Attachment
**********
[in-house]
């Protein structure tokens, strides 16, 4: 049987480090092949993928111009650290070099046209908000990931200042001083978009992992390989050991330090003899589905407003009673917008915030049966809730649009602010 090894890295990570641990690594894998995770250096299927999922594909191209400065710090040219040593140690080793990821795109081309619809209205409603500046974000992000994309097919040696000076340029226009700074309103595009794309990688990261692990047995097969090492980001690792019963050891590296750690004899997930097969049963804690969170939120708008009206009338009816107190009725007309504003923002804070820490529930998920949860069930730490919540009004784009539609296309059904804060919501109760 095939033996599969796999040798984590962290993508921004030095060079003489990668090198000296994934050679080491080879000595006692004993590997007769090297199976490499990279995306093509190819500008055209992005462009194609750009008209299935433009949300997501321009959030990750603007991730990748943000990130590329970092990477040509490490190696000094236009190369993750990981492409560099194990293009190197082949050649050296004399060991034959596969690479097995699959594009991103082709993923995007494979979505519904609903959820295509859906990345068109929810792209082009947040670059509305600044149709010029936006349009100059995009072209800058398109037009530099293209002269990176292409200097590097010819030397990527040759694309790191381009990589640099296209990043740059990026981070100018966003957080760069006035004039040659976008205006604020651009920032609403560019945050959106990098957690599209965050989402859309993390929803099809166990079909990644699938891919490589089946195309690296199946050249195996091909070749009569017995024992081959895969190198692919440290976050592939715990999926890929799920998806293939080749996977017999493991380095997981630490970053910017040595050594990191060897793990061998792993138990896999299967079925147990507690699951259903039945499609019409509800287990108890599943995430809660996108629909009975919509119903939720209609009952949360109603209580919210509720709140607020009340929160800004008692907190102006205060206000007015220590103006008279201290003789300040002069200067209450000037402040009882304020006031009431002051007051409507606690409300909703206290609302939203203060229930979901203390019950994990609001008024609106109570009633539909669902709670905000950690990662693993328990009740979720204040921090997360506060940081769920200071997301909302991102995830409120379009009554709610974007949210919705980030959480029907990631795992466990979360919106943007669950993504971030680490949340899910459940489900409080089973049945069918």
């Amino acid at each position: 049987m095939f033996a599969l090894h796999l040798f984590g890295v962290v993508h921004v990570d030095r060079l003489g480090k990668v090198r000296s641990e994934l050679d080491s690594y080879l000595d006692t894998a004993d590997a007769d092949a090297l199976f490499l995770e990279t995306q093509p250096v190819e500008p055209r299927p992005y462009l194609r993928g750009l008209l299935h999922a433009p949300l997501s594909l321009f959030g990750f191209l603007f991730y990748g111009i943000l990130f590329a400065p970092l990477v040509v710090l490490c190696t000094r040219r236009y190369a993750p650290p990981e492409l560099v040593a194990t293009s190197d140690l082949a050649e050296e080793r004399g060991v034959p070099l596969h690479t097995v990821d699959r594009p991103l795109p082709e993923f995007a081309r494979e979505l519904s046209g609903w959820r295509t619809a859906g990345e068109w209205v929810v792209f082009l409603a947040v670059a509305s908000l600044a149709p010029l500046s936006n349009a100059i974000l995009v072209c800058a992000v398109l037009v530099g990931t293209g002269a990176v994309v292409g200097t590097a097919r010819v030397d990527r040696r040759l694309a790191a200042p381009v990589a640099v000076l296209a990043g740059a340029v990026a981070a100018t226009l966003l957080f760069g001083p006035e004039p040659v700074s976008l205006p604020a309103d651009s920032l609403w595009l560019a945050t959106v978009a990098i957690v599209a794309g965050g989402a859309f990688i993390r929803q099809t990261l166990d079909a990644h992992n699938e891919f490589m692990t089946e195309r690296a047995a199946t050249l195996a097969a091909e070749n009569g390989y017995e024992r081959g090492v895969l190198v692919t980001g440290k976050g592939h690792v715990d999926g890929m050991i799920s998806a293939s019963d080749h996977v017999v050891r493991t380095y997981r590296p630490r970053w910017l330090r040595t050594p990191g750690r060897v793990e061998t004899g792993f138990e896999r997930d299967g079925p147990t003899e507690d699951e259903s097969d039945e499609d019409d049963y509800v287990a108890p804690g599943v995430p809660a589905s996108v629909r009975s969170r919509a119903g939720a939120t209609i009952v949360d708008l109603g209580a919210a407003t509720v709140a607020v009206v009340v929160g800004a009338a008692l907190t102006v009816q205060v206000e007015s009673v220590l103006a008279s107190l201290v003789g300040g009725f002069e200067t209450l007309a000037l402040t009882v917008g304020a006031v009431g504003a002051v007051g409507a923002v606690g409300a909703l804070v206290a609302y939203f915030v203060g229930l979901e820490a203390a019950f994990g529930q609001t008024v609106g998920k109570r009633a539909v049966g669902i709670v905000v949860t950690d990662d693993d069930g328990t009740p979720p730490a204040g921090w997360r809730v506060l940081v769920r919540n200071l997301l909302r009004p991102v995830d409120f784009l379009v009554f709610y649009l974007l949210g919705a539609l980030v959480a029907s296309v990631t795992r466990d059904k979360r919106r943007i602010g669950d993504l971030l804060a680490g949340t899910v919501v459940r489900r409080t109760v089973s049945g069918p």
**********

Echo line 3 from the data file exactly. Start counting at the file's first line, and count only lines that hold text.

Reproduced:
């Amino acid at each position: 049987m095939f033996a599969l090894h796999l040798f984590g890295v962290v993508h921004v990570d030095r060079l003489g480090k990668v090198r000296s641990e994934l050679d080491s690594y080879l000595d006692t894998a004993d590997a007769d092949a090297l199976f490499l995770e990279t995306q093509p250096v190819e500008p055209r299927p992005y462009l194609r993928g750009l008209l299935h999922a433009p949300l997501s594909l321009f959030g990750f191209l603007f991730y990748g111009i943000l990130f590329a400065p970092l990477v040509v710090l490490c190696t000094r040219r236009y190369a993750p650290p990981e492409l560099v040593a194990t293009s190197d140690l082949a050649e050296e080793r004399g060991v034959p070099l596969h690479t097995v990821d699959r594009p991103l795109p082709e993923f995007a081309r494979e979505l519904s046209g609903w959820r295509t619809a859906g990345e068109w209205v929810v792209f082009l409603a947040v670059a509305s908000l600044a149709p010029l500046s936006n349009a100059i974000l995009v072209c800058a992000v398109l037009v530099g990931t293209g002269a990176v994309v292409g200097t590097a097919r010819v030397d990527r040696r040759l694309a790191a200042p381009v990589a640099v000076l296209a990043g740059a340029v990026a981070a100018t226009l966003l957080f760069g001083p006035e004039p040659v700074s976008l205006p604020a309103d651009s920032l609403w595009l560019a945050t959106v978009a990098i957690v599209a794309g965050g989402a859309f990688i993390r929803q099809t990261l166990d079909a990644h992992n699938e891919f490589m692990t089946e195309r690296a047995a199946t050249l195996a097969a091909e070749n009569g390989y017995e024992r081959g090492v895969l190198v692919t980001g440290k976050g592939h690792v715990d999926g890929m050991i799920s998806a293939s019963d080749h996977v017999v050891r493991t380095y997981r590296p630490r970053w910017l330090r040595t050594p990191g750690r060897v793990e061998t004899g792993f138990e896999r997930d299967g079925p147990t003899e507690d699951e259903s097969d039945e499609d019409d049963y509800v287990a108890p804690g599943v995430p809660a589905s996108v629909r009975s969170r919509a119903g939720a939120t209609i009952v949360d708008l109603g209580a919210a407003t509720v709140a607020v009206v009340v929160g800004a009338a008692l907190t102006v009816q205060v206000e007015s009673v220590l103006a008279s107190l201290v003789g300040g009725f002069e200067t209450l007309a000037l402040t009882v917008g304020a006031v009431g504003a002051v007051g409507a923002v606690g409300a909703l804070v206290a609302y939203f915030v203060g229930l979901e820490a203390a019950f994990g529930q609001t008024v609106g998920k109570r009633a539909v049966g669902i709670v905000v949860t950690d990662d693993d069930g328990t009740p979720p730490a204040g921090w997360r809730v506060l940081v769920r919540n200071l997301l909302r009004p991102v995830d409120f784009l379009v009554f709610y649009l974007l949210g919705a539609l980030v959480a029907s296309v990631t795992r466990d059904k979360r919106r943007i602010g669950d993504l971030l804060a680490g949340t899910v919501v459940r489900r409080t109760v089973s049945g069918p």